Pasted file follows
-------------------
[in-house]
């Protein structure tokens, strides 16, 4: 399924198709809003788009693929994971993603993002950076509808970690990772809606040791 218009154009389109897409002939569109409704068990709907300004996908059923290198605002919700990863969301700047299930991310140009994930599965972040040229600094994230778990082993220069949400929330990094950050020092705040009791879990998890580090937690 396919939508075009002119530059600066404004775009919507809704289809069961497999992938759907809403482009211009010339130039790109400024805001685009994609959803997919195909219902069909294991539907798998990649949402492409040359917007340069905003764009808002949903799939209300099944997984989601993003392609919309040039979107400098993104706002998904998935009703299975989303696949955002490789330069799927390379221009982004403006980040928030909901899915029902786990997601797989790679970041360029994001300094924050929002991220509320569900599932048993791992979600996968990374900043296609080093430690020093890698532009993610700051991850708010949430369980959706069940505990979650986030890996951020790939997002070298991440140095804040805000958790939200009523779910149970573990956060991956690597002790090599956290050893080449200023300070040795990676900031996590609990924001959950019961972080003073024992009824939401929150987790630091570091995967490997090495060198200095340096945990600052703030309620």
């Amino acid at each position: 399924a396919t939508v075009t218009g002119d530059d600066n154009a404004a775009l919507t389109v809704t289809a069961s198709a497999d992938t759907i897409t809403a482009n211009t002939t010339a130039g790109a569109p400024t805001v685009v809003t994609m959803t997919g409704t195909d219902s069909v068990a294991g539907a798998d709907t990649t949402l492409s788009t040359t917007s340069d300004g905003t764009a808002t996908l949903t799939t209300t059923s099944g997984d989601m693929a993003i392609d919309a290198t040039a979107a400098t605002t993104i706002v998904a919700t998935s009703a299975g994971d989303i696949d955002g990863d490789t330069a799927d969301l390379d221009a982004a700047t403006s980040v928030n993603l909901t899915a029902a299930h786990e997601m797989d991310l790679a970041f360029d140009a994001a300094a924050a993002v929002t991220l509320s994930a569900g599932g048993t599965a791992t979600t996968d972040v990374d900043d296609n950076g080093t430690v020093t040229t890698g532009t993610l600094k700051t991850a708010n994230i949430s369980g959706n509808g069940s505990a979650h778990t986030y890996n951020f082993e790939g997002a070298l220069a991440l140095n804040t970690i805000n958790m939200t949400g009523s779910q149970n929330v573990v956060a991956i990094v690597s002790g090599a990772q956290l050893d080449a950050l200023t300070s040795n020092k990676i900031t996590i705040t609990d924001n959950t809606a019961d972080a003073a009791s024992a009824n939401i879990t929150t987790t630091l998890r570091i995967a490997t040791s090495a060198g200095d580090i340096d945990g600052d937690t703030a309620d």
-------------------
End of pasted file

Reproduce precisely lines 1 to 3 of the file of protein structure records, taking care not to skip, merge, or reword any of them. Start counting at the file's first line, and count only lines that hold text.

[in-house]
């Protein structure tokens, strides 16, 4: 399924198709809003788009693929994971993603993002950076509808970690990772809606040791 218009154009389109897409002939569109409704068990709907300004996908059923290198605002919700990863969301700047299930991310140009994930599965972040040229600094994230778990082993220069949400929330990094950050020092705040009791879990998890580090937690 396919939508075009002119530059600066404004775009919507809704289809069961497999992938759907809403482009211009010339130039790109400024805001685009994609959803997919195909219902069909294991539907798998990649949402492409040359917007340069905003764009808002949903799939209300099944997984989601993003392609919309040039979107400098993104706002998904998935009703299975989303696949955002490789330069799927390379221009982004403006980040928030909901899915029902786990997601797989790679970041360029994001300094924050929002991220509320569900599932048993791992979600996968990374900043296609080093430690020093890698532009993610700051991850708010949430369980959706069940505990979650986030890996951020790939997002070298991440140095804040805000958790939200009523779910149970573990956060991956690597002790090599956290050893080449200023300070040795990676900031996590609990924001959950019961972080003073024992009824939401929150987790630091570091995967490997090495060198200095340096945990600052703030309620």
């Amino acid at each position: 399924a396919t939508v075009t218009g002119d530059d600066n154009a404004a775009l919507t389109v809704t289809a069961s198709a497999d992938t759907i897409t809403a482009n211009t002939t010339a130039g790109a569109p400024t805001v685009v809003t994609m959803t997919g409704t195909d219902s069909v068990a294991g539907a798998d709907t990649t949402l492409s788009t040359t917007s340069d300004g905003t764009a808002t996908l949903t799939t209300t059923s099944g997984d989601m693929a993003i392609d919309a290198t040039a979107a400098t605002t993104i706002v998904a919700t998935s009703a299975g994971d989303i696949d955002g990863d490789t330069a799927d969301l390379d221009a982004a700047t403006s980040v928030n993603l909901t899915a029902a299930h786990e997601m797989d991310l790679a970041f360029d140009a994001a300094a924050a993002v929002t991220l509320s994930a569900g599932g048993t599965a791992t979600t996968d972040v990374d900043d296609n950076g080093t430690v020093t040229t890698g532009t993610l600094k700051t991850a708010n994230i949430s369980g959706n509808g069940s505990a979650h778990t986030y890996n951020f082993e790939g997002a070298l220069a991440l140095n804040t970690i805000n958790m939200t949400g009523s779910q149970n929330v573990v956060a991956i990094v690597s002790g090599a990772q956290l050893d080449a950050l200023t300070s040795n020092k990676i900031t996590i705040t609990d924001n959950t809606a019961d972080a003073a009791s024992a009824n939401i879990t929150t987790t630091l998890r570091i995967a490997t040791s090495a060198g200095d580090i340096d945990g600052d937690t703030a309620d």